What GAO Found From 2007 through 2020, the Coast Guard conducted 23 major surge operations—high-intensity, short-notice efforts to respond to catastrophic events or emergencies, such as hurricanes, oil spills, and humanitarian events. To support these surge operations, the Coast Guard deployed varying levels of personnel, aircraft, and vessels according to the events’ severity and duration. Photo of Coast Guard Personnel Responding to Hurricane Harvey (2017) The Coast Guard documents lessons learned and best practices from its major surge operations and develops recommended actions to help improve future operations. The Coast Guard also has processes for assigning recommended actions to appropriate headquarters offices and field units. However, GAO’s analysis of Coast Guard data on major surge operations shows that it has not met its goals of (1) resolving 80 percent of recommended actions or (2) resolving the actions within 18 months of being assigned. GAO analysis also found that Coast Guard headquarters offices have a higher proportion of unresolved recommended actions compared with field units. The Coast Guard Strategic Plan for 2018-2022 calls for acting on lessons learned and best practices from surge events as important factors for improving emergency management. However, the Coast Guard lacks assurance that recommended actions to address surge operation deficiencies are tracked, updated, and resolved in line with program goals. Without a more systematic process to help ensure that this occurs, the Coast Guard may not address identified issues that could affect its ability to effectively conduct future surge operations. The Coast Guard was generally able to meet statutory mission performance targets in years that it also conducted surge operations. While Coast Guard data showed variation in mission activities in years with concurrent or back-to-back surge operations, GAO was not able to determine the effect that surge operations had on mission activities because of multiple factors beyond surge operations, such as personnel transfers, that can also affect mission activities. Additionally, Coast Guard officials did not identify any statutory or regulatory impediments to the Coast Guard’s ability to conduct surge operations. Why GAO Did This Study The U.S. Coast Guard has multimission responsibilities to support response efforts and help protect life, property, and the environment. The Coast Guard must often rely on surge operations to reduce the impacts of catastrophic events, such as the Deepwater Horizon oil spill in 2010 and Hurricanes Harvey, Irma, and Maria in 2017. The William M. (Mac) Thornberry National Defense Authorization Act for Fiscal Year 2021 includes a provision for GAO to review the Coast Guard’s surge capacity to respond to catastrophic events. This report addresses (1) the number of major surge operations the Coast Guard conducted from 2007 through 2020, and what personnel and assets it used to support these operations; (2) the extent the Coast Guard documents lessons learned and best practices from its major surge operations and resolves related recommended actions; and (3) how surge operations have affected the Coast Guard's ability to conduct its statutory missions. GAO reviewed, among other things, documentation from Coast Guard surge operations from 2007 through 2020; analyzed after-action reports and performance metrics; and interviewed Coast Guard officials.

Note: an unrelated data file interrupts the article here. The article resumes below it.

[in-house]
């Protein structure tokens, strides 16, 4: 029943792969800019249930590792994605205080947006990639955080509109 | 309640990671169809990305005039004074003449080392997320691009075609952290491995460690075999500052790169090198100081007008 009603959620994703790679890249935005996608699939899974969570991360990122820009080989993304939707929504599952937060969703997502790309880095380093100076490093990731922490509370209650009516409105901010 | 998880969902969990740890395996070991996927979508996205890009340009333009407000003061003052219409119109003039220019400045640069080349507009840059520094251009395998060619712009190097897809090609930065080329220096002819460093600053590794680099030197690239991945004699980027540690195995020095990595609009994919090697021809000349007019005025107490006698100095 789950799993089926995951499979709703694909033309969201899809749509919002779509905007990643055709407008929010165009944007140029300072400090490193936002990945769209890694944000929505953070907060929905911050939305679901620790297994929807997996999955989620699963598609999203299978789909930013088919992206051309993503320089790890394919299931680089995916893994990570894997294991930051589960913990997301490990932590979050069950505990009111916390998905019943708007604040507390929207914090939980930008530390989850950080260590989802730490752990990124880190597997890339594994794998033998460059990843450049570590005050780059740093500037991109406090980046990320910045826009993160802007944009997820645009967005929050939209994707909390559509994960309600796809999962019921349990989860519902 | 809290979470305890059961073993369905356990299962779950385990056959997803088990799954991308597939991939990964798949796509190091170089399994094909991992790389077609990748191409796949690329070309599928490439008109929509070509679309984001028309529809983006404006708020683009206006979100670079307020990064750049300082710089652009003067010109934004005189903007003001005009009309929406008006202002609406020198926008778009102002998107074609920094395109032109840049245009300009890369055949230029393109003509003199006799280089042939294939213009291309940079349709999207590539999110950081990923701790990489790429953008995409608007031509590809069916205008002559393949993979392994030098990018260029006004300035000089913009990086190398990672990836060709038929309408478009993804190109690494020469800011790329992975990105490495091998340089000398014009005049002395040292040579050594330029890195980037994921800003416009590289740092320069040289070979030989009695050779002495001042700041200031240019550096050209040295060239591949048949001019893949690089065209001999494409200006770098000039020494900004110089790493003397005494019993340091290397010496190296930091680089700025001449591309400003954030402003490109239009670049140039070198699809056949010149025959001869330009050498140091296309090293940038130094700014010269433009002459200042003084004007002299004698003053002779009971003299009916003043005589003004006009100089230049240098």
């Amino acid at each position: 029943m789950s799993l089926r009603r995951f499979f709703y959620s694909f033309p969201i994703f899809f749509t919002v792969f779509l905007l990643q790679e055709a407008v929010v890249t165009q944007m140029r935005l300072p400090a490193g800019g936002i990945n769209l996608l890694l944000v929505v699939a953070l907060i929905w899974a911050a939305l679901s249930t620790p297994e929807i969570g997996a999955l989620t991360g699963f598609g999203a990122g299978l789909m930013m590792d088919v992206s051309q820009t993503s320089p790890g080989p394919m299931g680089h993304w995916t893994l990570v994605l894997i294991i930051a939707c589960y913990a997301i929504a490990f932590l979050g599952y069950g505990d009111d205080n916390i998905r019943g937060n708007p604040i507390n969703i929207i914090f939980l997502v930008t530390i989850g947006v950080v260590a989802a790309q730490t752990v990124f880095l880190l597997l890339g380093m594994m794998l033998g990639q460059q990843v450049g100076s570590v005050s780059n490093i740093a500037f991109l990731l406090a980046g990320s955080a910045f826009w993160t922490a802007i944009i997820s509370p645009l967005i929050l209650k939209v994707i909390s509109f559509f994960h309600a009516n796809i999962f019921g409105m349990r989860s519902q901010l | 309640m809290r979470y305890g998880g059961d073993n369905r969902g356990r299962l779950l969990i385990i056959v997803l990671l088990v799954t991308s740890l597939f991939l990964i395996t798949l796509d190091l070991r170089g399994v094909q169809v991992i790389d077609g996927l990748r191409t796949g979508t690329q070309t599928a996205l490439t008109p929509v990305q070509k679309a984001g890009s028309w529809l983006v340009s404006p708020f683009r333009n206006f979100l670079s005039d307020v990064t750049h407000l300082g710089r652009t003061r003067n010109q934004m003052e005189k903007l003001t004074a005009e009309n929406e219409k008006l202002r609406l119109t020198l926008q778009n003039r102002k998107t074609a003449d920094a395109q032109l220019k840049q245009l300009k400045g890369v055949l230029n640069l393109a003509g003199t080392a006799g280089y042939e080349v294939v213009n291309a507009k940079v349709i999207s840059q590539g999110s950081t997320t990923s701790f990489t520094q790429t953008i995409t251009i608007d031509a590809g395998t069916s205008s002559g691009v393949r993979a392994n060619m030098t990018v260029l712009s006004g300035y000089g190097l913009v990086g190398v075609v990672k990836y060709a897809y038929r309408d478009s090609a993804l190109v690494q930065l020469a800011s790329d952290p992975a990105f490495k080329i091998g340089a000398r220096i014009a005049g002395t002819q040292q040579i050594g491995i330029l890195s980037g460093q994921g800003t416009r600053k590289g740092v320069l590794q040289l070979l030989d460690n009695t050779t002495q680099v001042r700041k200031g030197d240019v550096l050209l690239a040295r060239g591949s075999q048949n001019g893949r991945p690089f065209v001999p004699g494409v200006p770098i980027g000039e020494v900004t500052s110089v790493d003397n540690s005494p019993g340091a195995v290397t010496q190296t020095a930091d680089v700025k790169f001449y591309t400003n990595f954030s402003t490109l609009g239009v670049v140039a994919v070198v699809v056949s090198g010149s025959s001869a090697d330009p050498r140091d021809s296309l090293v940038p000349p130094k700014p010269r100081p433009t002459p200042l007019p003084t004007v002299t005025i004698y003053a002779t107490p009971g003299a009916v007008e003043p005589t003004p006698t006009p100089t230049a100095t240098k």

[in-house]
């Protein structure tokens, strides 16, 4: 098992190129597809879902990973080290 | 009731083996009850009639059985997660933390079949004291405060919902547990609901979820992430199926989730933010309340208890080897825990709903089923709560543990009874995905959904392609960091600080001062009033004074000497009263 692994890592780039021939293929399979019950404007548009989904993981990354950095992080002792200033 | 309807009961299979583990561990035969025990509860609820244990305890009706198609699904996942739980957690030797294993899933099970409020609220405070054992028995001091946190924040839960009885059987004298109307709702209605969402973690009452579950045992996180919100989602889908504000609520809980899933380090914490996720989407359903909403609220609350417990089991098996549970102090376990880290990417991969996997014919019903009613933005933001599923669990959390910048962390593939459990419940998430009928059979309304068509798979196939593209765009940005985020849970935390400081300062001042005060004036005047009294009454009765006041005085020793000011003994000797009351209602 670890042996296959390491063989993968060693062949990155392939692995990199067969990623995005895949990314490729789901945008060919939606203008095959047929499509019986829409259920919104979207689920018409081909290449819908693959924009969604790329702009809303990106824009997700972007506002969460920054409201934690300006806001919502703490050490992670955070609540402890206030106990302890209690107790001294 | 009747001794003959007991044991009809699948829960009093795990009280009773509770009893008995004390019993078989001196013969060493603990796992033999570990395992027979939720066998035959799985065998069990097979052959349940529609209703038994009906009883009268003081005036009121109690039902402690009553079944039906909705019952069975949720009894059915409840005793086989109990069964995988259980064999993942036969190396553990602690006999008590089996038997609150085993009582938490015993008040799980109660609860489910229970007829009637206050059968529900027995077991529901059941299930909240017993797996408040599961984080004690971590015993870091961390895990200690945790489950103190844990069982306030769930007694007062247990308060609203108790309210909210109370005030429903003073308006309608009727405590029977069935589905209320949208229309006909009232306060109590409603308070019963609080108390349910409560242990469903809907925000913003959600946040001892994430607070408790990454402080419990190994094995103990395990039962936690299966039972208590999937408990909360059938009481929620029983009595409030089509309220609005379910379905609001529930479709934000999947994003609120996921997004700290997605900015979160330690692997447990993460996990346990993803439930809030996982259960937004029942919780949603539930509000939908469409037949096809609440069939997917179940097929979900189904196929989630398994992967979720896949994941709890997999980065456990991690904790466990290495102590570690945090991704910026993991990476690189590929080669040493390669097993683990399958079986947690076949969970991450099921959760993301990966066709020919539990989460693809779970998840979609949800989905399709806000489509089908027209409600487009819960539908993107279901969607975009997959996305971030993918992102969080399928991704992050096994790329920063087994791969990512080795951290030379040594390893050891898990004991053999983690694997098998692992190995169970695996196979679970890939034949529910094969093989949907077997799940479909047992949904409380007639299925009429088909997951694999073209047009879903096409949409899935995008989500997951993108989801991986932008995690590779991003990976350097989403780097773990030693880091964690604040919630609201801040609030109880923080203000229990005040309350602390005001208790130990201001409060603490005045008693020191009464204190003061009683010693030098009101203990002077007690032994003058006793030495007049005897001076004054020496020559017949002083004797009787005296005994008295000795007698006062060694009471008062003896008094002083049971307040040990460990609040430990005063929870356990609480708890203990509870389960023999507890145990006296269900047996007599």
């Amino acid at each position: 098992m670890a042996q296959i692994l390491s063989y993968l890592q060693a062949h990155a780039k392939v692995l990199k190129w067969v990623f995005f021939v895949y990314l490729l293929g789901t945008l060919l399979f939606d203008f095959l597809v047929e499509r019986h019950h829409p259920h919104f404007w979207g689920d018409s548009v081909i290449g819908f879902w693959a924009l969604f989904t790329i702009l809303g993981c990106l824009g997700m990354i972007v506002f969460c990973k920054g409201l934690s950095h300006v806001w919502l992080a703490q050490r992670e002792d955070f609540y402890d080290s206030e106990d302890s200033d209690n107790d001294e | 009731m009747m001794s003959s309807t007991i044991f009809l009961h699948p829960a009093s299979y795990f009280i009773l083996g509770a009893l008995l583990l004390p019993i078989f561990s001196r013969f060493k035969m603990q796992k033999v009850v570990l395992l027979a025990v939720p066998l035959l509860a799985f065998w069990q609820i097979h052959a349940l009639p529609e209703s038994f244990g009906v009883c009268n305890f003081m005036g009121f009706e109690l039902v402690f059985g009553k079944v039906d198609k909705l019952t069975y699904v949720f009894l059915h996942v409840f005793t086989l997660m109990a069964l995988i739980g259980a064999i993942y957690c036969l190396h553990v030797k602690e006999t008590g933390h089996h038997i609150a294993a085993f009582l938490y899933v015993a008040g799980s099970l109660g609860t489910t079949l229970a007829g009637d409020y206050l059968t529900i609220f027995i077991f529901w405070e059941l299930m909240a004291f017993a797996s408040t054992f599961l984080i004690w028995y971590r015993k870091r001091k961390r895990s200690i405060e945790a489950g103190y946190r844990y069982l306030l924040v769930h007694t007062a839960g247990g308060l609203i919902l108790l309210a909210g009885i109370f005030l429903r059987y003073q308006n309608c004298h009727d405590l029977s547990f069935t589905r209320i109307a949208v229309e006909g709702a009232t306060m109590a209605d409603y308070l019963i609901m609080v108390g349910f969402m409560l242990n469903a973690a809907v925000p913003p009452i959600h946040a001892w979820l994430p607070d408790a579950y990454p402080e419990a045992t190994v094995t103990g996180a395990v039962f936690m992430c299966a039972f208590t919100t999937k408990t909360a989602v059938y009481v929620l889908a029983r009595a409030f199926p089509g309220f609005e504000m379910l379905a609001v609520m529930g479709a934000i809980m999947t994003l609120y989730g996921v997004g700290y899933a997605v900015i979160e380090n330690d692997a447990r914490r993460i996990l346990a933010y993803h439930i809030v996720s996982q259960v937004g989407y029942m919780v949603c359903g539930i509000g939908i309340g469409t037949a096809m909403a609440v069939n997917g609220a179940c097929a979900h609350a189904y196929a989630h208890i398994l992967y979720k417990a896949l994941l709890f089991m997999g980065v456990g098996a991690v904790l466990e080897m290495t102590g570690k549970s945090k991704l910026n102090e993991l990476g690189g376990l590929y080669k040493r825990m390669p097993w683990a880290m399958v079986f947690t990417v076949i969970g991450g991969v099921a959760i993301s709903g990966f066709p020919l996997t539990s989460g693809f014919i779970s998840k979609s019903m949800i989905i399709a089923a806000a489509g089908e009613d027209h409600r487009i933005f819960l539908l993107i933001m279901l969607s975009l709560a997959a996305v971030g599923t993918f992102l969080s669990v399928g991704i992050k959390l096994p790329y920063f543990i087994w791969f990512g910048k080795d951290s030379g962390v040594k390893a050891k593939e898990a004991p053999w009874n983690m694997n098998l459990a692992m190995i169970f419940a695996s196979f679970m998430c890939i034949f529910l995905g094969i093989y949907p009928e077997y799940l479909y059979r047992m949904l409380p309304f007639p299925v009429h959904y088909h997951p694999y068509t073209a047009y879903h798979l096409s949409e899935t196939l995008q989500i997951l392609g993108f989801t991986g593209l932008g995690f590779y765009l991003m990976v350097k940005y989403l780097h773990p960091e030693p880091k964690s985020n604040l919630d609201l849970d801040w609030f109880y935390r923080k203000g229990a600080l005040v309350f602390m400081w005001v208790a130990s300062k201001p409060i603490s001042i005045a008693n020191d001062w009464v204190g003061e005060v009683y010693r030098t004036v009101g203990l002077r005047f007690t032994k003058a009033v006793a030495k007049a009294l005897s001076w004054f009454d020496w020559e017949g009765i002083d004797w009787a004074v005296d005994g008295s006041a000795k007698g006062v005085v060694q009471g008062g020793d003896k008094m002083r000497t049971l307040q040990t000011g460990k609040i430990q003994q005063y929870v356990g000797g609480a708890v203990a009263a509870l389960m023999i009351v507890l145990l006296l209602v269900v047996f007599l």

[Read More…]